Photo by rbrwr
Today with the magic of online tools I became a zoo keeper. The feisty crowd I was wrangling reside in ZooBurst. ZooBurst defines itself as an “augmented reality 3D pop-up book creator.” It was one of the many amazing tools suggested to us during our most recent EC&I 831 class. Alan Levine (probably better known online as Cog Dog) was our inspiring guest speaker. His topic was digital storytelling and he rocked it!
It certainly doesn’t hurt that Alan himself is a beautiful storyteller and he is passionate about the topic. He reminded us we all have stories to share and with the tools available today we can express our stories in creative, imaginative, unique and engaging ways. I believe strongly in the power of stories and the need for us to listen closely to authentic, first-hand stories from all around the world. I believe sharing stories builds connections, compassion, and respect. Stories pave the way to new perspectives, new ideas and new understandings.
This TEDify is an awesome mashup of over 25 TED talks that address storytelling.
Telling a story can take on many shapes and styles thanks to the unbelievable variety of digital tools. You are able to personalize the look, feel, and flow. Alan reminded us that the tool is not what matters, it is the story that is important. Regardless of the tool, I think the best element of digital storytelling is, as Alan expressed, the ability to transform a linear story into a dynamic one.
I appreciated the encouragement from both Alec and Alan to have fun and play. We tell our students this and the permission to play certainly helps the creative ideas run wild. I was also grateful for the reminders not to fuss about it being perfect or impeccable. Share the story, explore the opportunities within the tools, and express yourself.
So as challenging as this is for a perfectionist to do I am going to share my ZooBurst even though it is nowhere near polished. As with learning any new tool I did a lot trial by clicking and very little reading of the instructions. Many of the pages reflect the fun I was having as they look like a pop-up book on steroids. I certainly did not employ the best design strategies (sorry Rick!). ZooBurst is rich with potential and I think students would be captivated by it and love the results. A welcome feature is ZooBurst’s searchable collection of images, although I struggled to find what I was looking for more than once. There is an option to import your own images but I was unsure how to cite the source. The basic level of the tool is free, however with the upgrade there are many perks: sound effects, recording your own voice, and classroom management abilities. The interactive nature of the pages is quite engaging (you can spin and rotate the book to see the pages from many angles) and the eye catching 3D appearance really makes your characters and setting pop. I will certainly spend some more time exploring ZooBurst and I am sure my niece and nephew in Brazil would love to receive a pop-up story from their Auntie.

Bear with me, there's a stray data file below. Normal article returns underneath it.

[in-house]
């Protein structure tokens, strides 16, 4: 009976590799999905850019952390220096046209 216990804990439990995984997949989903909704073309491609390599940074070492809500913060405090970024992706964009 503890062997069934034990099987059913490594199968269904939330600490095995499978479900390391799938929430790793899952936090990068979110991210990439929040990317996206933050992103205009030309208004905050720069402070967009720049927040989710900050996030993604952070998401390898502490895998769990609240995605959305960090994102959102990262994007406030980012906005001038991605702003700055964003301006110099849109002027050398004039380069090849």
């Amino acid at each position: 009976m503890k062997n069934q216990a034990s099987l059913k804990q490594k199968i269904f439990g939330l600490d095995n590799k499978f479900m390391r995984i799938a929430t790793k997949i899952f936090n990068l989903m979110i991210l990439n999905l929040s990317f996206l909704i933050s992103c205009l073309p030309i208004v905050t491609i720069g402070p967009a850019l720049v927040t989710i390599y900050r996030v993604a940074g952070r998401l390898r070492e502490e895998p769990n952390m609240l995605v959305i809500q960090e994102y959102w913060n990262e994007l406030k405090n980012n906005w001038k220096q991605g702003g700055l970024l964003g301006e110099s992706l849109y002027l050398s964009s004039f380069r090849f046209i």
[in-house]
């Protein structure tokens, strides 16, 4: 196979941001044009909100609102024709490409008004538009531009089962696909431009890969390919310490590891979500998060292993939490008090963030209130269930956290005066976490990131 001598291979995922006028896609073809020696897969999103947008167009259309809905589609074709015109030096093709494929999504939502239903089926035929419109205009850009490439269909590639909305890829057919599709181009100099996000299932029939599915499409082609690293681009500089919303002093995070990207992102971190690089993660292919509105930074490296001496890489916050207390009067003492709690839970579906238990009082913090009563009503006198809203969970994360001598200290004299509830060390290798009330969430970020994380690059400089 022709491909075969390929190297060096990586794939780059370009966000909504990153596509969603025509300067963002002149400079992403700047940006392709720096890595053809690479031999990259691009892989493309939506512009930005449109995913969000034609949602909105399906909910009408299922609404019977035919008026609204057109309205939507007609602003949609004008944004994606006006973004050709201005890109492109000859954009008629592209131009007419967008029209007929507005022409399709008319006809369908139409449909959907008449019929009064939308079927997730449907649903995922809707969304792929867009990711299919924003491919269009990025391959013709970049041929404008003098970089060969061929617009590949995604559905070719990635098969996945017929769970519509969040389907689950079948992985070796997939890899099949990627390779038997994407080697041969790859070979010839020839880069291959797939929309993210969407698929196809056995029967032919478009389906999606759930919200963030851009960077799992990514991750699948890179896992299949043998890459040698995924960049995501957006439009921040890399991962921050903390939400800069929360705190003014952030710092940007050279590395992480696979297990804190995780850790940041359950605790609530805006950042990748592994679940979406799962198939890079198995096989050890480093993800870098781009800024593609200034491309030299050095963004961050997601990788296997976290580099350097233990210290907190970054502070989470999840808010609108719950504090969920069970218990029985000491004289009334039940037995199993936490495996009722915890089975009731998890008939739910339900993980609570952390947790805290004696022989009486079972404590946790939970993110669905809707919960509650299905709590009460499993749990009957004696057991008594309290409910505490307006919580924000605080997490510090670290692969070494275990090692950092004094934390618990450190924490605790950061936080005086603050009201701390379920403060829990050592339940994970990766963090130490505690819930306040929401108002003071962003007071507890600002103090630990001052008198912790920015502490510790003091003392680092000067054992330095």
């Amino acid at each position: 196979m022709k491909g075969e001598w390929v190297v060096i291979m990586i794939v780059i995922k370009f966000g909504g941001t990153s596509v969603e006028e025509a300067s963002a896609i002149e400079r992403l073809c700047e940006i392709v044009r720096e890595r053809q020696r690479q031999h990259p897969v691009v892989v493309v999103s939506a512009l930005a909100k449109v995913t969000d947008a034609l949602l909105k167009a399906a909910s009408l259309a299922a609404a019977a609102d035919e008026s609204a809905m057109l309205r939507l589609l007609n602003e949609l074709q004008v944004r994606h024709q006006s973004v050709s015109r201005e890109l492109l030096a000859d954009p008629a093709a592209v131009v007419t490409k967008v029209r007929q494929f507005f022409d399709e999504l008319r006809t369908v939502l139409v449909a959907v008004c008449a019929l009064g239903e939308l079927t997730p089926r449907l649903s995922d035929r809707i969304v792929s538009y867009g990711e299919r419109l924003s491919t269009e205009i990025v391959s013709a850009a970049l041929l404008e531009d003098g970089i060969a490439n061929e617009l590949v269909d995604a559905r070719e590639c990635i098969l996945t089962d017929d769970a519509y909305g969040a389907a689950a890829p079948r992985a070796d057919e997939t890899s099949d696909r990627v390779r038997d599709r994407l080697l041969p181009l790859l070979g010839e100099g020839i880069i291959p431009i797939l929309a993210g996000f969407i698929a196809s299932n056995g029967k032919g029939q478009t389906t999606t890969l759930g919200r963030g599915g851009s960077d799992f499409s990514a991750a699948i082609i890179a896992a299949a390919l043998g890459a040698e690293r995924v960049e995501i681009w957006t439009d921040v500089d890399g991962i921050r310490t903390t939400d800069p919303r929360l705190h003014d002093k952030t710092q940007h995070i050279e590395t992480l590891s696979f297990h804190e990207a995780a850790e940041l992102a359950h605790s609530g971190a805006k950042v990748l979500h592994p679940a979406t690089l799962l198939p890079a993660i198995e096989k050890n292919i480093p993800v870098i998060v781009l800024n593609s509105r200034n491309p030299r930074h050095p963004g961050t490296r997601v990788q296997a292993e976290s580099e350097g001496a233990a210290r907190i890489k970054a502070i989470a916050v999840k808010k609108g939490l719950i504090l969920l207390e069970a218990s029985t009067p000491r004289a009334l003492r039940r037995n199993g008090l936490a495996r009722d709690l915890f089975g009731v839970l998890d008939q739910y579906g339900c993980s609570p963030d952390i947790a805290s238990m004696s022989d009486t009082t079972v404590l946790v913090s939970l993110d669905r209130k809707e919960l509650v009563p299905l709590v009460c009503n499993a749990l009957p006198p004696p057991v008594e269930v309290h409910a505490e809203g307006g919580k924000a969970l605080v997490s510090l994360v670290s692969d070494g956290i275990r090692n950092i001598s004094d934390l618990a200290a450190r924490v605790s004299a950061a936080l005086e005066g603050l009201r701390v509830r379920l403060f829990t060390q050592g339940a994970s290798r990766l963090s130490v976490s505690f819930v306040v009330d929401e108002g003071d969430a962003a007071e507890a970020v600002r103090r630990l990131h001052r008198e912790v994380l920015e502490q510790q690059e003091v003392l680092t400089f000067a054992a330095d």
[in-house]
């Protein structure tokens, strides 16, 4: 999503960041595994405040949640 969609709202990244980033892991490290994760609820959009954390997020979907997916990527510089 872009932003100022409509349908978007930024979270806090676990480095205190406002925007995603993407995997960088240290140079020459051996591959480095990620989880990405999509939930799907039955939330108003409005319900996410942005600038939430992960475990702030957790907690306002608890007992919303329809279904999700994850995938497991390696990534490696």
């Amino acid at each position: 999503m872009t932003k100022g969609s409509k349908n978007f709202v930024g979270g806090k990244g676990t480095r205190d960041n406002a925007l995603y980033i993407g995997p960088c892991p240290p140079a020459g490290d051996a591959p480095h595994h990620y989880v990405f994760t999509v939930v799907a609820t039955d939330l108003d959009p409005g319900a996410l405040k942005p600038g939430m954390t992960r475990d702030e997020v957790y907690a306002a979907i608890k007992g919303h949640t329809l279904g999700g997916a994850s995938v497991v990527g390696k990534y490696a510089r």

I’m wondering: Have you used Zoo Burst with your students? What were your successes? Challenges? How did your students respond to it? What other storytelling tools do you recommend?